VLS - I hear ya on that. Actually I stopped reading agent blogs. 6 stops - 6 differing opinions. Just proves how subjective it all is. Wonder what the agents / editors that snubbed JKR are doing for a living these days.

I like 12th century stuff - Did you read Pillars Of The Earth? It was much better than the sequel, which seemed a bit like a re-hash.

As far as "The Rules" - seems like a moving target to me. I've never been good at following or taking orders anyway so.... Thanks for the visit. (BTW - I'm from Pennsylvania originally - snow heading that way tonight. Blech)

EK - I agree, they have their place but need to be entertaining. IMHO there's no such thing as 'waiting to get to the good part' - I also don't like when a book starts out like gangbusters and bogs down with "filler" - Sometimes I wonder if the author had a good story but messed it up trying to make a word count. Thanks for visiting.

Carol J. Garvin said...

My second novel started with a prologue that I later cut. It provided crucial setting but didn't help the reader jump into the story. Whatever it's called, the first page should provide a hook and be integral to the plot, and I think both of yours do that. You make the time shifts clear with recorded dates so there's no confusion and, except for a flashback, I don't know how you could provide that info in any more effective way. On the whole, prologues seem to be out of favour right now, but used well I don't mind them at all.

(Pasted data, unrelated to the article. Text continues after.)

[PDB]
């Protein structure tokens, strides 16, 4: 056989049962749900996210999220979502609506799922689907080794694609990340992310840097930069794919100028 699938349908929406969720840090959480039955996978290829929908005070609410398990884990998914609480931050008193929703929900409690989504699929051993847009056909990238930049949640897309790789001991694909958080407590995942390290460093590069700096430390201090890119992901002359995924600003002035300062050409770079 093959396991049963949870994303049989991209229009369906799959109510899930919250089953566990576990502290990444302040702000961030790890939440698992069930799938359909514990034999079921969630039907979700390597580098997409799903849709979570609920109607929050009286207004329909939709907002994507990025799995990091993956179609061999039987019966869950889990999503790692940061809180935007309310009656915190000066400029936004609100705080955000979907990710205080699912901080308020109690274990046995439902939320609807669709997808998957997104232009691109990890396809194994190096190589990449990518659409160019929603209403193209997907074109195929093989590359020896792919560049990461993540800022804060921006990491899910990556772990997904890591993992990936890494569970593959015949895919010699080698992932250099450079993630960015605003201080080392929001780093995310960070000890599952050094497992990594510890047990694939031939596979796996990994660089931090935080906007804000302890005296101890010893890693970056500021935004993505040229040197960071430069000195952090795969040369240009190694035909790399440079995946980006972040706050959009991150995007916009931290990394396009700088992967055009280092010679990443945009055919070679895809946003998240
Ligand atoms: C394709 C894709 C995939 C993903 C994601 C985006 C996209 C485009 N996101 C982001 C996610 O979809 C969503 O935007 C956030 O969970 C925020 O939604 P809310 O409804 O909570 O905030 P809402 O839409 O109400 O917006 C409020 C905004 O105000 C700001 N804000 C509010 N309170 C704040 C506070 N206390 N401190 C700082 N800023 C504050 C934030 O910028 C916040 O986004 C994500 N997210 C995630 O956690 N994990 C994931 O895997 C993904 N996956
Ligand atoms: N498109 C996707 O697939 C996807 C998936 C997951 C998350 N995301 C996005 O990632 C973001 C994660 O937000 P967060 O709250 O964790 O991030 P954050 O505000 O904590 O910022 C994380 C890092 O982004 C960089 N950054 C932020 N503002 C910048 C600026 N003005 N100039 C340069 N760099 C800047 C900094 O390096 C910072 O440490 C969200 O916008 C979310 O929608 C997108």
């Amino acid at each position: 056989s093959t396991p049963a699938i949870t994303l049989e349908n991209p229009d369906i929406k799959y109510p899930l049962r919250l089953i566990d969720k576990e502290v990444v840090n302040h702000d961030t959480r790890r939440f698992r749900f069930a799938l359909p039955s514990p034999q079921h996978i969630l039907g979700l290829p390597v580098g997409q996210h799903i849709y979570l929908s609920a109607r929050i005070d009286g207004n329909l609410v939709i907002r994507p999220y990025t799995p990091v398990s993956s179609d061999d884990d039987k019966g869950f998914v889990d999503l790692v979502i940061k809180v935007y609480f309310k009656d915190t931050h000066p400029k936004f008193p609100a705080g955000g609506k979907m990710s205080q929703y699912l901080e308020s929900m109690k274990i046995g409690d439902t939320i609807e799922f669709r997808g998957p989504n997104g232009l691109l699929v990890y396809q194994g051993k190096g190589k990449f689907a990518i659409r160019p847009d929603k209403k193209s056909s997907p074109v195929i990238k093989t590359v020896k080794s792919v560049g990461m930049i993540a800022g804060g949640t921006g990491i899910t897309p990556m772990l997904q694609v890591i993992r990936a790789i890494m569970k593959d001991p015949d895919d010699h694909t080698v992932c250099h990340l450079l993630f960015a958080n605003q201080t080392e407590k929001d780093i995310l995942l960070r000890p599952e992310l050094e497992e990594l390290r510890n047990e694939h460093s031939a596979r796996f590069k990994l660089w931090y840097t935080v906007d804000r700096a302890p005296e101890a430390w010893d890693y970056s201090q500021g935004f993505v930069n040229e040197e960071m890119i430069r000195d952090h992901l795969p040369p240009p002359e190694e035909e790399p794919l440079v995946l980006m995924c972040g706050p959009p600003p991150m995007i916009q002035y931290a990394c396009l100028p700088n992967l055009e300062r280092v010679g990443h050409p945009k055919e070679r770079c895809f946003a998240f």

JaxPop said...

Thanks Carol - Glad you liked my examples / prologues. You have an advantage over some blog readers having read BAD LATITUDE. With BL I wrote the prologue AFTER I started the book but was careful not to rehash much of the prologue when 'Pop' explained the story behind the old journal.

With RECKLESS, the prologue was written first because, even though it's only 1750 words, there's a ton of 'stuff' that comes into play later. I couldn't see a reasonable way to flashback smoothly to the 18th century in the middle of a story about 4 21st century teenagers surfing, sailing, diving & ghost-hunting. Kids aren't dummies, but their MG reading abilities & habits are being developed. This makes it even more important to keep a decent flow & avoid potentially confusing backstory or late in the story tie-ins or info dumps. Did I just confuse you? My head's spinnin'!

Anonymous said...

For what it's worth, I don't mind prologues. Usually, for me, they are a hook and tell me enough about the story to let me know if I am going to want to read it or not. I sometimes even look for that.

JaxPop said...

Lynn - Thanks for weighing in. If a prologue can work as a hook, it's a good thing - info dump, not so good. IMHO.